“We are very excited about the launching of the Clean Energy Marine Hubs initiative. Without any doubt, this is going to be a turning point in these sustainable initiatives around the world, and the connection between the energy and maritime industries. We expect to have great results in the short, medium, and long term.”
Bjørn Højgaard, CEO of Anglo-Eastern, commented:
“Decarbonisation continues to dominate international shipping’s agenda, with alternative fuels playing a critical role in the push to net zero by 2050, as revised at this July’s MEPC 80. While much has been explored and discussed about the environmental and technical aspects of alternative fuels, one key area has received less attention: the logistics of alternative fuels. No solution can stand on its own without the necessary infrastructure to support it, which CEM Hubs is addressing.”
Nick Brown, CEO of Lloyd’s Register, commented:
“Many nations throughout the world are committed to reducing greenhouse gas emissions and will rely on shipping to access clean energy to power their national grids, as well as enabling mobility of goods and people. Green energy, such as hydrogen and ammonia, will not always be consumed in the same countries where it is produced, making it impossible to tackle the climate emergency without shipping. We welcome the formal creation of the CEM Hubs, which will allow the shipping industry to proactively cooperate with international governments to ensure that new supply chains of clean energy become a reality.”
Captain Rajalingam, MISC’s President and Group CEO, said:
“As leaders in global shipping, we recognise transportation’s pivotal role in transitioning to a clean energy economy. The adoption, transportation, and integration of future fuels into the broader economy demands immediate action to unlock demand and achieve scale. We are committed to driving this agenda forward, collaboratively and with purpose.”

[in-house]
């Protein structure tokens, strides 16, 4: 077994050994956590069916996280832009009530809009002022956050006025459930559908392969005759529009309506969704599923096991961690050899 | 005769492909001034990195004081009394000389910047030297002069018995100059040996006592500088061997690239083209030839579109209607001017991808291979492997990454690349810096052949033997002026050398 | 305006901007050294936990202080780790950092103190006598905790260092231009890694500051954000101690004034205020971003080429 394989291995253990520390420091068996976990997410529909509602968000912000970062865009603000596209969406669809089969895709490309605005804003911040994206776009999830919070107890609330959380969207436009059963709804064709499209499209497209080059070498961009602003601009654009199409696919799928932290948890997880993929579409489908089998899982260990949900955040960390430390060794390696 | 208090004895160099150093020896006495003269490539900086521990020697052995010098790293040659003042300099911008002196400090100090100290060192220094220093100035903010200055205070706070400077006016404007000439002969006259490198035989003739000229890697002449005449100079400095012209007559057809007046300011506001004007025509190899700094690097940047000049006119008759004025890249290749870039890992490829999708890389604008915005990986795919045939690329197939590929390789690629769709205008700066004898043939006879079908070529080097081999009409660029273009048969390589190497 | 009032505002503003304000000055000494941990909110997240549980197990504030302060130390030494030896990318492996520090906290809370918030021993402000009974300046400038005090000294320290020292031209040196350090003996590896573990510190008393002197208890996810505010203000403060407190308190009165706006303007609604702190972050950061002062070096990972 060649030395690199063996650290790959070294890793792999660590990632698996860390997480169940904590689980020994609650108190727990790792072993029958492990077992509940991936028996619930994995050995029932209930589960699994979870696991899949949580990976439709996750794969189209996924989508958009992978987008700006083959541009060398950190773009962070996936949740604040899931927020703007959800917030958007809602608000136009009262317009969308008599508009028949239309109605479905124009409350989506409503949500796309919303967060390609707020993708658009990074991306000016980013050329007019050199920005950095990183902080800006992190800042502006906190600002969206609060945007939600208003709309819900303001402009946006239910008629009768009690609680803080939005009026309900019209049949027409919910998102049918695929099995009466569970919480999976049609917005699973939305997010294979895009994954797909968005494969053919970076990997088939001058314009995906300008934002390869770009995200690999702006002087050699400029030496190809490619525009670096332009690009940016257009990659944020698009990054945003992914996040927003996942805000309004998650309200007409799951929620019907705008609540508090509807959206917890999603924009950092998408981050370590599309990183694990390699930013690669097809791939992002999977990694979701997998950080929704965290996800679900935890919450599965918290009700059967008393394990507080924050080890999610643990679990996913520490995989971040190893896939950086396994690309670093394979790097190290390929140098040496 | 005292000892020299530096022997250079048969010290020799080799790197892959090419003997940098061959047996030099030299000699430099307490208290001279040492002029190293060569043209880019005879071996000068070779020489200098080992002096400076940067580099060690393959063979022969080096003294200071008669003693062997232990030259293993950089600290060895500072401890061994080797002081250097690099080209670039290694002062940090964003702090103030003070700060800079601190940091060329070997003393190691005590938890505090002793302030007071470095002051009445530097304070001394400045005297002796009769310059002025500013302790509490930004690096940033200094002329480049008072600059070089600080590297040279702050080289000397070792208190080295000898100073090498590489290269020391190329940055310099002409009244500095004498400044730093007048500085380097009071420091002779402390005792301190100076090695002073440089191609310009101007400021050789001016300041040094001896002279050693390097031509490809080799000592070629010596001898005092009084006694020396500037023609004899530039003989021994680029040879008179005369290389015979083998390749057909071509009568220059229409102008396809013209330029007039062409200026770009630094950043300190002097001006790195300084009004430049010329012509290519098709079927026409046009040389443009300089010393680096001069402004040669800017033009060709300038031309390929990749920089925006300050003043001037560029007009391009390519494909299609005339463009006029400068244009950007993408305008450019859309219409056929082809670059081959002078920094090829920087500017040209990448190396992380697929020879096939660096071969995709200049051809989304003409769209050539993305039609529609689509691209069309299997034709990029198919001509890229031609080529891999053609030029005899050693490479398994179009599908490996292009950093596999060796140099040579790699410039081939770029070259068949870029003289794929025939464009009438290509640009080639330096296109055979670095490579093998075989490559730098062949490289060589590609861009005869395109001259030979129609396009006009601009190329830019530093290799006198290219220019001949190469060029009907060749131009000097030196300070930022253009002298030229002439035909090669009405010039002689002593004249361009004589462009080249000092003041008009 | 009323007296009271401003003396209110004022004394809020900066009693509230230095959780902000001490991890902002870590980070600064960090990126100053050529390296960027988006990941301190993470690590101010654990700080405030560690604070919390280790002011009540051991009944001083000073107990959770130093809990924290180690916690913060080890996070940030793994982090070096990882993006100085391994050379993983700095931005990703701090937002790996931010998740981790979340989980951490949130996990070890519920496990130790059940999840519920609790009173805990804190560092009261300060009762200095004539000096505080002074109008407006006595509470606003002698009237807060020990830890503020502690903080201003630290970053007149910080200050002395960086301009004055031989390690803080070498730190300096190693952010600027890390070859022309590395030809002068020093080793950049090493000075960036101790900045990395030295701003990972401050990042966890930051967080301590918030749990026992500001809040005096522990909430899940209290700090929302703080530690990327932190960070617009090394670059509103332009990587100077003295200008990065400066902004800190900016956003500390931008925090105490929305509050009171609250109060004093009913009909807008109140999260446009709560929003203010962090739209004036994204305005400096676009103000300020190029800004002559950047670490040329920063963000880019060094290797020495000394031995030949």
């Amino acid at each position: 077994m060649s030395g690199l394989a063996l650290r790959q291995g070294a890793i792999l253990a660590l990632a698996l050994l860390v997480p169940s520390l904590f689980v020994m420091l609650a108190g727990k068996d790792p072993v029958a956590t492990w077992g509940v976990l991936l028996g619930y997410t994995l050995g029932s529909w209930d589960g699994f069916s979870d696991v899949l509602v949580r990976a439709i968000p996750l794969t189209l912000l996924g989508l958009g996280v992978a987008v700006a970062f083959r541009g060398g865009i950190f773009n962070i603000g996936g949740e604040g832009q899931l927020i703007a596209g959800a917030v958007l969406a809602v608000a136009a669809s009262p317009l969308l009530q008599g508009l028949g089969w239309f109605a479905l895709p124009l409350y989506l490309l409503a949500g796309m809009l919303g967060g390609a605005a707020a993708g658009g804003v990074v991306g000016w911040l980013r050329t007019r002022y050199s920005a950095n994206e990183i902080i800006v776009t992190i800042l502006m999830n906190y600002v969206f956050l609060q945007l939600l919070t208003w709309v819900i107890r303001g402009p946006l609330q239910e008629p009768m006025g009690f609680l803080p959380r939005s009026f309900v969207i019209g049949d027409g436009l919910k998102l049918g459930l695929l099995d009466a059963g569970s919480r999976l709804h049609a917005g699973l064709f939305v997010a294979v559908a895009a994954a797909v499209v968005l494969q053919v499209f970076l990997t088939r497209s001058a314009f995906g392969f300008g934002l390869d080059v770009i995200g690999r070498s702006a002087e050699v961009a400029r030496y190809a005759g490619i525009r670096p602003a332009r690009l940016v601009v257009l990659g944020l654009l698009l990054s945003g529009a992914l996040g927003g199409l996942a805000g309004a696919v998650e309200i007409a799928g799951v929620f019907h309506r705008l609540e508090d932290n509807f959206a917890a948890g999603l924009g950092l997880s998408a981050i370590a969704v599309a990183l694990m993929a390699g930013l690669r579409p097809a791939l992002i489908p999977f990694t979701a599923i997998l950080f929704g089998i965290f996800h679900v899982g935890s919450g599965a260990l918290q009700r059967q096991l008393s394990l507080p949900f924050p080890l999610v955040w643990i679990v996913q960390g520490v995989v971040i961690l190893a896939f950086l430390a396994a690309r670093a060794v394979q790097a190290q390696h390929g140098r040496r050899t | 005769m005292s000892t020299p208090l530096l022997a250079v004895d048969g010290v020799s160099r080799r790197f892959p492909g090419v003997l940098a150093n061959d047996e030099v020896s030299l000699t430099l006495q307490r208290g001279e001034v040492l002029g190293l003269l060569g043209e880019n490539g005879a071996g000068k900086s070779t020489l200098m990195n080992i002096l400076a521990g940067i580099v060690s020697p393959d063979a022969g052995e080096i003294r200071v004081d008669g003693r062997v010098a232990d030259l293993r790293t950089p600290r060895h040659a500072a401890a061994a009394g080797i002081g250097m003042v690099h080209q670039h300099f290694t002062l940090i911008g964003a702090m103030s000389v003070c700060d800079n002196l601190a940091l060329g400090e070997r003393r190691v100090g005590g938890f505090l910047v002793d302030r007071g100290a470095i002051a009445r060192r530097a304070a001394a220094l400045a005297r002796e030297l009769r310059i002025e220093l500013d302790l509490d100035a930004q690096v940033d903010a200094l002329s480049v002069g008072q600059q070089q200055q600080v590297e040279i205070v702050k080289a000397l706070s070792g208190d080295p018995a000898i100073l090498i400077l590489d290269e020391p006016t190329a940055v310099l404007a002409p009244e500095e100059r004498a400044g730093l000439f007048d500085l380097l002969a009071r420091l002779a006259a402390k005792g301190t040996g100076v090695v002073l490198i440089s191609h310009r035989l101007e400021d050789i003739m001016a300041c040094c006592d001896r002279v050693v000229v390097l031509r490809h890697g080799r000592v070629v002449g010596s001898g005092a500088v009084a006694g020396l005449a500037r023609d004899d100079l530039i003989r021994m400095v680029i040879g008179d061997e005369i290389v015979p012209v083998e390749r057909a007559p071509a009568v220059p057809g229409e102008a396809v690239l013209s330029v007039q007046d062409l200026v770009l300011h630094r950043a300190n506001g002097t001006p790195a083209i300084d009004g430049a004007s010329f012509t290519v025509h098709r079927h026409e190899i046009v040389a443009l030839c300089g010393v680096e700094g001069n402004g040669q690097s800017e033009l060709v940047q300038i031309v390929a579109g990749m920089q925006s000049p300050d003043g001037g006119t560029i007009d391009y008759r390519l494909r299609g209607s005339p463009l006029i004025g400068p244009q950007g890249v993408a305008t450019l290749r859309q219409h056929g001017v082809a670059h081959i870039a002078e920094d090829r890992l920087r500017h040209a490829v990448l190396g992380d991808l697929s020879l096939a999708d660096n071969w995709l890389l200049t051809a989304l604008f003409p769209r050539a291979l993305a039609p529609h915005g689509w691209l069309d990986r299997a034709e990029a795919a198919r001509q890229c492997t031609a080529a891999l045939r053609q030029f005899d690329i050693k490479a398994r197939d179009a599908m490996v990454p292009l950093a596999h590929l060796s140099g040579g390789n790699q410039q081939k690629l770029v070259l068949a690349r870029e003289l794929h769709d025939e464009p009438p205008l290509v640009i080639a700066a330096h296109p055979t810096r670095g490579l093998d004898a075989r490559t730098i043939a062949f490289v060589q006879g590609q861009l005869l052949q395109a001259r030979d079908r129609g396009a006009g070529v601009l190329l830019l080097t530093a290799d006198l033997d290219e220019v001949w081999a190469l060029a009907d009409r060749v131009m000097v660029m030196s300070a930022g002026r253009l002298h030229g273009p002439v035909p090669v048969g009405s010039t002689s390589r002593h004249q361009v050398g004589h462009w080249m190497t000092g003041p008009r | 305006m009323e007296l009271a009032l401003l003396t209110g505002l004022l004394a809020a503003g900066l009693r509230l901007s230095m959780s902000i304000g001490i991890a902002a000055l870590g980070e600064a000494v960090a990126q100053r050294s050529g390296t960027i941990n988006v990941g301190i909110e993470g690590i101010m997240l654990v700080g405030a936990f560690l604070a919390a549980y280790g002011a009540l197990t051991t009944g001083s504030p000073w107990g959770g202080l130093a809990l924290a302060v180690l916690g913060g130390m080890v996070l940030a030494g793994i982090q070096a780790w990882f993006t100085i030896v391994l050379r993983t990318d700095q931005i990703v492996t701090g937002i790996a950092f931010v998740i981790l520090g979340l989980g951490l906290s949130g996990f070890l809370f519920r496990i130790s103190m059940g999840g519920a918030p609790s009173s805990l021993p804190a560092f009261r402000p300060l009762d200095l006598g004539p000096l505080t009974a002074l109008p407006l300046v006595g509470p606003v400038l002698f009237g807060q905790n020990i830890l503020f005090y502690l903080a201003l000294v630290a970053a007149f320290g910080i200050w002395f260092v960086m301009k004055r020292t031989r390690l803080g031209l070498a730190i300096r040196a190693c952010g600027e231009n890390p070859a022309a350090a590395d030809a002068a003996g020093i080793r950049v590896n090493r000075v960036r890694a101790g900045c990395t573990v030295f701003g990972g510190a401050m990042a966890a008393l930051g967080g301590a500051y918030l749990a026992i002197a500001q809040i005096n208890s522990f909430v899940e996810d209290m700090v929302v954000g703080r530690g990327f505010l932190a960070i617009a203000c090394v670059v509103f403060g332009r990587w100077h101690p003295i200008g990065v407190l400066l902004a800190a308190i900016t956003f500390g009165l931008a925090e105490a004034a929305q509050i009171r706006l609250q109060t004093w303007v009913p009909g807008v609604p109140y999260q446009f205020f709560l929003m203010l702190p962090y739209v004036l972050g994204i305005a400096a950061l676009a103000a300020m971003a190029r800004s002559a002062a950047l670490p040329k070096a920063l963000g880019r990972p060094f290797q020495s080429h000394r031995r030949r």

Guy Platten, Secretary General of the International Chamber of Shipping, commented:
“The momentous speed at which the CEM Hub initiative has been adopted speaks volumes to not only the scale of the challenge before us and the urgency to act, but also the economic opportunity low-carbon energy production offers – particularly to developing economies. For first movers it presents a golden opportunity to develop an industry that will catalyse economic growth and prosperity and provide energy stability for their citizens.”
Patrick Verhoeven, IAPH Managing Director, commented:
“It will be the role of shipping and the ports that serve them to become the enablers of the energy transition by offering the capacity to transport what is expected to be 50% of all global zero-carbon fuels. For candidate countries this presents a golden opportunity to develop the hub concept as catalysts of economic growth and prosperity for their citizens.”
Professor Lynn Loo, CEO of the Global Centre for Maritime Decarbonisation, commented:
“According to IRENA, at least half of net-zero fuels needed in 2050 are expected to be moved by ships. This speaks to shipping’s critical and integral role at the energy-transport nexus. To decarbonise the energy value chain, it is thus imperative for shipping to be at the table, alongside fuel producers, demand drivers, regulators and policy makers so gaps can be identified early and addressed holistically.”